No further historical records exist regarding Chieri until the 10th century, when it came under feudal subjection to the Bishop of Turin. During the first half of the 11th century the city had an encircling defensive wall erected around it ( principally around the San Giorgio hill, which still constituted the city nucleus ), and also underwent a strengthening of the fortifications and tower atop the hill itself ( then known as the "Castrum Sancti Georgi" ). As a means of recording the passage of time, the 10th century was that century which lasted from 901 to 1000. ... A bishop is an ordained member of the Christian clergy who, in certain Christian churches, holds a position of authority. ... Turin (Italian: ; Piedmontese: Türín) is a major industrial city in north-western Italy, capital of the Piedmont region, located mainly on the west bank of the Po River. ... As a means of recording the passage of time, the 11th century was that century which lasted from 1001 to 1100. ...

Outside the walls, on the plains surrounding the city, a church was erected dedicated to Santa Maria (Virgin Mary): this site was likely that of an earlier and more primitive Church dating from the Fourth century, which had itself replaced an earlier Roman Temple to the goddess Minerva which originally occupied the same site.
This period also experienced the construction of numerous quadrilateral towers, inside the perimeter of the walls, by the powerful families of the city, hence it became known as "Cittá delle Cento Torri" ("city of one hundred towers"): a handful of these Towers still survive to this day. The term Virgin Mary has several different meanings: Mary, the mother of Jesus, the historical and multi-denominational concept of Mary Blessed Virgin Mary, the Roman Catholic theological and doctrinal concept of Mary Marian apparitions shrines to the Virgin Mary Virgin Mary in Islam, the Islamic theological and doctrinal concept... (3rd century - 4th century - 5th century - other centuries) As a means of recording the passage of time, the 4th century was that century which lasted from 301 to 400. ... Minerva and the Muses, by Hans Rottenhammer (1603). ...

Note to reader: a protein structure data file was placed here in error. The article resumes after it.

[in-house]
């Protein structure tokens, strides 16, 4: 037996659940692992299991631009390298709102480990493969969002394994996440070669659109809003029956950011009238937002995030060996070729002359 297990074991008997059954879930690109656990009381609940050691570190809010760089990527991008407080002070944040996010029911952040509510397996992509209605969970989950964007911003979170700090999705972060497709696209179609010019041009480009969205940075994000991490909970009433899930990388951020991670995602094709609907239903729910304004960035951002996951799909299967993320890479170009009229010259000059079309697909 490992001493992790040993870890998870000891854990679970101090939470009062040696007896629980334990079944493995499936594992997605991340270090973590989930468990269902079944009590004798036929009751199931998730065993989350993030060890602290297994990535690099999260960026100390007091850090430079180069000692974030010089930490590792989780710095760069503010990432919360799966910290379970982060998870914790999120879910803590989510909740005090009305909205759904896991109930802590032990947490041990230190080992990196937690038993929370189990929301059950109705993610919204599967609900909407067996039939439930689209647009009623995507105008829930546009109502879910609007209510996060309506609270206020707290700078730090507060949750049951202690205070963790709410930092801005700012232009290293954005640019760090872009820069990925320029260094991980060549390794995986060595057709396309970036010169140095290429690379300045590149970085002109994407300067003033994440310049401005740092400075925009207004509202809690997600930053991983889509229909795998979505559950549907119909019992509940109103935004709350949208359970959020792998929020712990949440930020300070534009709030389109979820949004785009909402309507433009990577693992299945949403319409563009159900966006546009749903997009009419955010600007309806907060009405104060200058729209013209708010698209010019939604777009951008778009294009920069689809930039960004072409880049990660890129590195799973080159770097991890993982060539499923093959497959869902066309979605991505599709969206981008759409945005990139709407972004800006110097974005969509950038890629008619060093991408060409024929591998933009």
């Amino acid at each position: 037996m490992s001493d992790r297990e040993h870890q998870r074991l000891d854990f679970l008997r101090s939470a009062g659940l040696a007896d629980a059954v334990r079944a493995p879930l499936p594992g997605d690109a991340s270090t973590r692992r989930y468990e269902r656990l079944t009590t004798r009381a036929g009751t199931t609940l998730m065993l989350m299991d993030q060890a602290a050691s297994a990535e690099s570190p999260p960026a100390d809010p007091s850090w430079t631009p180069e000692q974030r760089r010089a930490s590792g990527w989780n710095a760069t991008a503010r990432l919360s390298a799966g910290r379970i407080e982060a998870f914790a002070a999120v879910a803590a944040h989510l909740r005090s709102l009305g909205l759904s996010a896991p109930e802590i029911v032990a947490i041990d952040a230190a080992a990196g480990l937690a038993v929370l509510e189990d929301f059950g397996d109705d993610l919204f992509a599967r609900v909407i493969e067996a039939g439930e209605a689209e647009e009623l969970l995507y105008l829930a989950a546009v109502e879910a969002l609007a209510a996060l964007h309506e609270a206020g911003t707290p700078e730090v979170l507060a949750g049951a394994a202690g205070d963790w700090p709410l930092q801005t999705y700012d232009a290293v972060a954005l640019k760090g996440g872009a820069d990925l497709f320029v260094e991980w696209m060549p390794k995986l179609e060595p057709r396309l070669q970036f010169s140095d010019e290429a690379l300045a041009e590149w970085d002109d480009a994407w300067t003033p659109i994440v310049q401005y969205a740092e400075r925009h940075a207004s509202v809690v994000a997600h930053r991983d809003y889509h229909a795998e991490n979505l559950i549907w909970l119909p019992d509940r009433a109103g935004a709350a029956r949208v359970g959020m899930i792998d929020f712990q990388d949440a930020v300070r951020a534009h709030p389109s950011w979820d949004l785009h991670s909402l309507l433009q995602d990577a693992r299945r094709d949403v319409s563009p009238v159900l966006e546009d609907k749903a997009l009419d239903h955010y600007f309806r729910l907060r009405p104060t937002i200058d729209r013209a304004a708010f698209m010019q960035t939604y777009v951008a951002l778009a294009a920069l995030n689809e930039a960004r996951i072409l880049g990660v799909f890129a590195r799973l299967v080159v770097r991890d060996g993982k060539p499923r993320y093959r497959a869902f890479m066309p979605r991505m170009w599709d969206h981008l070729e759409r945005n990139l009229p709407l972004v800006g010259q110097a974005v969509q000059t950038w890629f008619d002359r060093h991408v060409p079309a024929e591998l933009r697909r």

During the 12th century the City allied itself with the more powerful city of Asti in fighting against the marquis Guglielmo V of Monferrato, himself allied by blood to Frederick I, Holy Roman Emperor (Frederick Barbarossa or "the red-beard"): in revenge for this rebel alliance, Barbarossa besieged the city and in January 1155 conquered it, decimating its towers and fortifications, as well as massacring a significant portion of the population.
Popular legend has it that its present-day name was given by Barbarossa who, upon departing the city after ransacking it, looked back upon its ruins and asked "Ma tu, chi eri?" (Italian for "And you, who were you?") - although this story is most likely apocryphal. (11th century - 12th century - 13th century - other centuries) As a means of recording the passage of time, the 12th century was that century which lasted from 1101 to 1200. ... Asti is a city and comune in the Piemonte or Piedmont region, in north-western Italy, about 80 kilometres west of Turin in the plain of the Tanaro river. ... Frederick Barbarossa in a 13th century Chronicle. ... Events Frederick I Barbarossa crowned Holy Roman Emperor. ...

Over the remainder of the 12th C., the city gradually gained independence from the rule and authority of the Bishop of Turin, and this resulted in the emergence of the free Republic of Chieri, which grew to have its own autonomous judicial and administrative institutions, similar to the numerous other Free Republic cities which existed in Italy during this period.

In the course of the 13th century, the Republic of Chieri experienced a period of substantial prosperity, and at that time was comparable in splendor and importance to the great medieval cities of Genoa, Asti and Pisa.